Search Results

You are looking at 1 - 8 of 8 items for

  • Author or Editor: Anthony Leiserowitz x
  • Refine by Access: All Content x
Clear All Modify Search
Anthony Leiserowitz
Full access
Kenneth Broad
,
Anthony Leiserowitz
,
Jessica Weinkle
, and
Marissa Steketee

This article reviews the evolution, communication, and differing interpretations of the National Hurricane Center's “cone of uncertainty” hurricane forecast graphic. It concludes with a discussion of this graphic from the perspective of risk communication theory. The 2004 hurricane season, in which five named storms struck Florida, demonstrated that hurricane forecast graphics, despite admirable attempts by the forecast community to make user-friendly products, are still subject to misinterpretation by many members of the public. This exploratory analysis draws upon interviews with key government officials and media figures, archival research of Florida newspapers, analysis of 962 public comments on the National Hurricane Center's cone of uncertainty graphic, a separate multiagency study of2004 hurricane behavior, and relevant risk communication literature, to identify several characteristics of this graphic that likely contribute to public misinterpretation. Forecast providers should consider more formal, rigorous pretesting of forecast graphics, using standard social science techniques, in order to minimize the probability of misinterpretation.

Full access
Jagadish Thaker
,
Edward Maibach
,
Anthony Leiserowitz
,
Xiaoquan Zhao
, and
Peter Howe

Abstract

Research on adaptive capacity often focuses on economics and technology, despite evidence from the social sciences finding that socially shared beliefs, norms, and networks are critical in increasing individuals’ and communities’ adaptive capacity. Drawing upon social cognitive theory, this paper builds on the first author’s Ph.D. dissertation and examines the role of collective efficacy—people’s shared beliefs about their group’s capabilities to accomplish collective tasks—in influencing Indians’ capacity to adapt to drinking water scarcity, a condition likely to be exacerbated by future climate change. Using data from a national survey (N = 4031), individuals with robust collective efficacy beliefs were found to be more likely to participate in community activities intended to ensure the adequacy of water supplies, and this relationship was found to be stronger in communities with high levels of community collective efficacy compared to communities with low levels of community collective efficacy. In addition, community collective efficacy was positively associated with self-reported community adaptation responses. Public education campaigns aimed at increasing collective efficacy beliefs are likely to increase adaptive capacity.

Full access
Emily D. Esplin
,
Jennifer R. Marlon
,
Anthony Leiserowitz
, and
Peter D. Howe

Abstract

The risks associated with extreme heat are increasing as heat waves become more frequent and severe across larger areas. As people begin to experience heat waves more often and in more places, how will individuals respond? Measuring experience with heat simply as exposure to extreme temperatures may not fully capture how people subjectively experience those temperatures or their varied impacts on human health. These impacts may also influence an individual’s response to heat and motivate risk-reduction behaviors. If subjectively experiencing negative health effects from extreme heat promotes protective actions, these effects could be used alongside temperature exposure to more accurately measure extreme heat experience and inform risk prevention and communication strategies according to local community needs. Using a multilevel regression model, this study analyzes georeferenced national survey data to assess whether Americans’ exposure to extreme heat and experience with its health effects are associated with self-reported protective behaviors. Subjective experience with heat-related health symptoms strongly predicted all reported protective behaviors while measured heat exposure had a much weaker influence. Risk perception was strongly associated with some behaviors. This study focuses particularly on the practice of checking on family, friends, and neighbors during a heat wave, which can be carried out by many people. For this behavior, age, race/ethnicity, gender, and income, along with subjective experience and risk perception, were important predictors. Results suggest that the subjective experience of extreme heat influences health-related behavioral responses and should therefore be considered when designing or improving local heat protection plans.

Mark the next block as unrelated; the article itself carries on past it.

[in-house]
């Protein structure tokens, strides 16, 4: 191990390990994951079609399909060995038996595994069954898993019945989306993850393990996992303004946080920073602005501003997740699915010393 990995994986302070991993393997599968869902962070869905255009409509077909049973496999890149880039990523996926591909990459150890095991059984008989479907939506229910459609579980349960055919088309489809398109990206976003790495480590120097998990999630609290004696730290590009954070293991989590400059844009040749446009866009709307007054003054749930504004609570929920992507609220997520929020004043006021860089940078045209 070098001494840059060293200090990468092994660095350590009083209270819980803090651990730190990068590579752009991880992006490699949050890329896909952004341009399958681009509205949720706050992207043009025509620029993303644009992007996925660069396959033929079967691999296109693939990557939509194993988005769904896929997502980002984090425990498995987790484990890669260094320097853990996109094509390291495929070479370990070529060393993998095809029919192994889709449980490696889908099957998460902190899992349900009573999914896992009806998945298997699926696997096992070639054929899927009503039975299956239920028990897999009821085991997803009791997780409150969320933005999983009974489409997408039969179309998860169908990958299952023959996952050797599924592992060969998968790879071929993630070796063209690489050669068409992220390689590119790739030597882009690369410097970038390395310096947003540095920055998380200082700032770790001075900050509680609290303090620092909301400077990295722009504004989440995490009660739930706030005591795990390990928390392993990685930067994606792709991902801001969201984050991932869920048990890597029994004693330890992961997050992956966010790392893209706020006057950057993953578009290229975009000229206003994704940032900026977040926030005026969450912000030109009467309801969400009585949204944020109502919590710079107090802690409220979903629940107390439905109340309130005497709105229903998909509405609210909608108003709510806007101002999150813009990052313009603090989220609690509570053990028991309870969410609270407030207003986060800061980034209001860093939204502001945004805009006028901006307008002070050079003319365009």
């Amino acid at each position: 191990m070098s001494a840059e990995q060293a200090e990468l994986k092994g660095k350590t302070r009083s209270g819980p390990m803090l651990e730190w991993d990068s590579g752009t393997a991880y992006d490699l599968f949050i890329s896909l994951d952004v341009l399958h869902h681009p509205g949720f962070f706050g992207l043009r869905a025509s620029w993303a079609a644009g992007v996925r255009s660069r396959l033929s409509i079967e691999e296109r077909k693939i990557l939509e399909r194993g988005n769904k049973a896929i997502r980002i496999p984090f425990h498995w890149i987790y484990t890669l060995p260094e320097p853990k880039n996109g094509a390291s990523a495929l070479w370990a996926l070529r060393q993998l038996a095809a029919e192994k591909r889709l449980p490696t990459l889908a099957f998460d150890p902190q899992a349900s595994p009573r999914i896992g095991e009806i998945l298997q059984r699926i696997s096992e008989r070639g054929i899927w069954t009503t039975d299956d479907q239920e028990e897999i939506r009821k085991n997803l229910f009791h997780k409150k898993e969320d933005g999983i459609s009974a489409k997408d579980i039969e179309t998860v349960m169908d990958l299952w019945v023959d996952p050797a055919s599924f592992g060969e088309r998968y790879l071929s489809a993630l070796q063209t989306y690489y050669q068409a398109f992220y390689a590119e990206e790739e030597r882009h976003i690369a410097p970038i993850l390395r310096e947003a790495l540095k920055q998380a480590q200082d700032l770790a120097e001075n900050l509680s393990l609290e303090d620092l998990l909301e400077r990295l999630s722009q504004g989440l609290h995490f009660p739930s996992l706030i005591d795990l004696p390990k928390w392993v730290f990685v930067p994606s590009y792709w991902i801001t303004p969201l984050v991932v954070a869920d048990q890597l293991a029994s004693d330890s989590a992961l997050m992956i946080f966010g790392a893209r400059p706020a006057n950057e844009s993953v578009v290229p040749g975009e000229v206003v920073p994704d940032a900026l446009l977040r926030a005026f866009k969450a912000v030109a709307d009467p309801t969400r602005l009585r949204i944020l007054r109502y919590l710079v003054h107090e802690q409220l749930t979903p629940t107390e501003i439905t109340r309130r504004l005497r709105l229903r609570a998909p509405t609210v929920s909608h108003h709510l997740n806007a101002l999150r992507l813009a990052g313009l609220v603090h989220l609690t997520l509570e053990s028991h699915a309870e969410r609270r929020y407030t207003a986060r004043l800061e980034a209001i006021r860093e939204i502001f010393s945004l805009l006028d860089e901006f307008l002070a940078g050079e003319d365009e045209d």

Full access
Forrest S. Schoessow
,
Yajie Li
,
Jennifer R. Marlon
,
Anthony Leiserowitz
, and
Peter D. Howe

Abstract

Extreme heat events are one of the deadliest weather-related hazards in the United States and are increasing in frequency and severity as a result of anthropogenic greenhouse gas emissions. Further, some subpopulations may be more vulnerable than others because of social, economic, and political factors that create disparities in hazard impacts and responses. Vulnerability is also affected by risk perceptions, which can influence protective behaviors. In this study, we use national survey data to investigate the association of key sociodemographic factors with public risk perceptions of heatwaves. We find that risk perceptions are most associated with income, race/ethnicity, gender, and disability status. Age, an important predictor of heat mortality, had smaller associations with heat risk perceptions. Low-income, nonwhite, and disabled individuals tend to perceive themselves to be at greater risks from heatwaves than other subpopulations, corresponding to their elevated risk. Men have lower risk perceptions than women despite their higher mortality and morbidity from heat. This study helps to identify subpopulations in the United States who see themselves as at risk from extreme heat and can inform heat risk communication and other risk reduction practices.